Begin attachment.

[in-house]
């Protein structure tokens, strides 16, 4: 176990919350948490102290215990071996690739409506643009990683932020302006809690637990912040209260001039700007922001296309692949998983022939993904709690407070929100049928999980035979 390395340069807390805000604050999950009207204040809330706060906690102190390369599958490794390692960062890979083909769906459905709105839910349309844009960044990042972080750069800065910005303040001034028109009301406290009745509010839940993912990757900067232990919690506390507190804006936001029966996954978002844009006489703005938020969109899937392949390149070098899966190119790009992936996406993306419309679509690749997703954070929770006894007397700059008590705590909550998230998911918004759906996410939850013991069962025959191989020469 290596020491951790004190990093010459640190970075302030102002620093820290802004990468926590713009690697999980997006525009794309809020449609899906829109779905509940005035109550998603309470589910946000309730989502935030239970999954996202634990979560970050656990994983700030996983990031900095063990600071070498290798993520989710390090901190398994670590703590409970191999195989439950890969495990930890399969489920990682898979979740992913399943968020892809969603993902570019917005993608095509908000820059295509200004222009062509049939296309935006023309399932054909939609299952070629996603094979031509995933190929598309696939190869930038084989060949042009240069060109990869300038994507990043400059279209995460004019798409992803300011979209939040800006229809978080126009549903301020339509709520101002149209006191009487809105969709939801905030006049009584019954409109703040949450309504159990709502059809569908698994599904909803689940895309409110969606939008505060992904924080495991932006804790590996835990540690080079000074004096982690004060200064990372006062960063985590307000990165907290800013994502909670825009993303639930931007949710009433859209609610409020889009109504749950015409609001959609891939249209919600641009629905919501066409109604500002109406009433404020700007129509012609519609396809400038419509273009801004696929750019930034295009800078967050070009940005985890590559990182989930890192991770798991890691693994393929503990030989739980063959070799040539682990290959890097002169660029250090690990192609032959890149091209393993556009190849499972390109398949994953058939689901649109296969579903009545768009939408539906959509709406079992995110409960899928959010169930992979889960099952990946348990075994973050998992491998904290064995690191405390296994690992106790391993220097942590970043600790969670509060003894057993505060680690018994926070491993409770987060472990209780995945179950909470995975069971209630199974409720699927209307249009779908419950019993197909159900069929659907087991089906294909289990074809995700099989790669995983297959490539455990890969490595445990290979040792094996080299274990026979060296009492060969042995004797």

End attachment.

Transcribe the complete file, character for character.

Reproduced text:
[in-house]
């Protein structure tokens, strides 16, 4: 176990919350948490102290215990071996690739409506643009990683932020302006809690637990912040209260001039700007922001296309692949998983022939993904709690407070929100049928999980035979 390395340069807390805000604050999950009207204040809330706060906690102190390369599958490794390692960062890979083909769906459905709105839910349309844009960044990042972080750069800065910005303040001034028109009301406290009745509010839940993912990757900067232990919690506390507190804006936001029966996954978002844009006489703005938020969109899937392949390149070098899966190119790009992936996406993306419309679509690749997703954070929770006894007397700059008590705590909550998230998911918004759906996410939850013991069962025959191989020469 290596020491951790004190990093010459640190970075302030102002620093820290802004990468926590713009690697999980997006525009794309809020449609899906829109779905509940005035109550998603309470589910946000309730989502935030239970999954996202634990979560970050656990994983700030996983990031900095063990600071070498290798993520989710390090901190398994670590703590409970191999195989439950890969495990930890399969489920990682898979979740992913399943968020892809969603993902570019917005993608095509908000820059295509200004222009062509049939296309935006023309399932054909939609299952070629996603094979031509995933190929598309696939190869930038084989060949042009240069060109990869300038994507990043400059279209995460004019798409992803300011979209939040800006229809978080126009549903301020339509709520101002149209006191009487809105969709939801905030006049009584019954409109703040949450309504159990709502059809569908698994599904909803689940895309409110969606939008505060992904924080495991932006804790590996835990540690080079000074004096982690004060200064990372006062960063985590307000990165907290800013994502909670825009993303639930931007949710009433859209609610409020889009109504749950015409609001959609891939249209919600641009629905919501066409109604500002109406009433404020700007129509012609519609396809400038419509273009801004696929750019930034295009800078967050070009940005985890590559990182989930890192991770798991890691693994393929503990030989739980063959070799040539682990290959890097002169660029250090690990192609032959890149091209393993556009190849499972390109398949994953058939689901649109296969579903009545768009939408539906959509709406079992995110409960899928959010169930992979889960099952990946348990075994973050998992491998904290064995690191405390296994690992106790391993220097942590970043600790969670509060003894057993505060680690018994926070491993409770987060472990209780995945179950909470995975069971209630199974409720699927209307249009779908419950019993197909159900069929659907087991089906294909289990074809995700099989790669995983297959490539455990890969490595445990290979040792094996080299274990026979060296009492060969042995004797």